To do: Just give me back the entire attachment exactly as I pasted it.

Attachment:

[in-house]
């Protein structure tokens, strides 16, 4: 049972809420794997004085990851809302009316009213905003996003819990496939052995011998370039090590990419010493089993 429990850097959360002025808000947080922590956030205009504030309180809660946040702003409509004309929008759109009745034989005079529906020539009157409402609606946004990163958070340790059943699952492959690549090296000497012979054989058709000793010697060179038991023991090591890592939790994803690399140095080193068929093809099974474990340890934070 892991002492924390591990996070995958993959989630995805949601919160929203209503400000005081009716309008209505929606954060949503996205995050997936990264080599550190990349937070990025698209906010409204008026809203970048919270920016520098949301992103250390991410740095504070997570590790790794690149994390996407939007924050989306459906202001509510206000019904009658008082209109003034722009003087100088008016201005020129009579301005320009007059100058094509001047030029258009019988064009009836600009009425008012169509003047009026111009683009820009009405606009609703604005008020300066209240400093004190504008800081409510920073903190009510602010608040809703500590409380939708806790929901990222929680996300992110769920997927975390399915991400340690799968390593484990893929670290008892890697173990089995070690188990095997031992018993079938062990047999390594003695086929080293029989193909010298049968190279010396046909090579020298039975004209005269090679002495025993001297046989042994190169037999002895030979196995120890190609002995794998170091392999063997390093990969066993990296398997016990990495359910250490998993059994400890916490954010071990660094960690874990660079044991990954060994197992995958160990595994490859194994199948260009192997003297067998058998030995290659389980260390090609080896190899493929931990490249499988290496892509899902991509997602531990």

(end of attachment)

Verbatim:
[in-house]
């Protein structure tokens, strides 16, 4: 049972809420794997004085990851809302009316009213905003996003819990496939052995011998370039090590990419010493089993 429990850097959360002025808000947080922590956030205009504030309180809660946040702003409509004309929008759109009745034989005079529906020539009157409402609606946004990163958070340790059943699952492959690549090296000497012979054989058709000793010697060179038991023991090591890592939790994803690399140095080193068929093809099974474990340890934070 892991002492924390591990996070995958993959989630995805949601919160929203209503400000005081009716309008209505929606954060949503996205995050997936990264080599550190990349937070990025698209906010409204008026809203970048919270920016520098949301992103250390991410740095504070997570590790790794690149994390996407939007924050989306459906202001509510206000019904009658008082209109003034722009003087100088008016201005020129009579301005320009007059100058094509001047030029258009019988064009009836600009009425008012169509003047009026111009683009820009009405606009609703604005008020300066209240400093004190504008800081409510920073903190009510602010608040809703500590409380939708806790929901990222929680996300992110769920997927975390399915991400340690799968390593484990893929670290008892890697173990089995070690188990095997031992018993079938062990047999390594003695086929080293029989193909010298049968190279010396046909090579020298039975004209005269090679002495025993001297046989042994190169037999002895030979196995120890190609002995794998170091392999063997390093990969066993990296398997016990990495359910250490998993059994400890916490954010071990660094960690874990660079044991990954060994197992995958160990595994490859194994199948260009192997003297067998058998030995290659389980260390090609080896190899493929931990490249499988290496892509899902991509997602531990």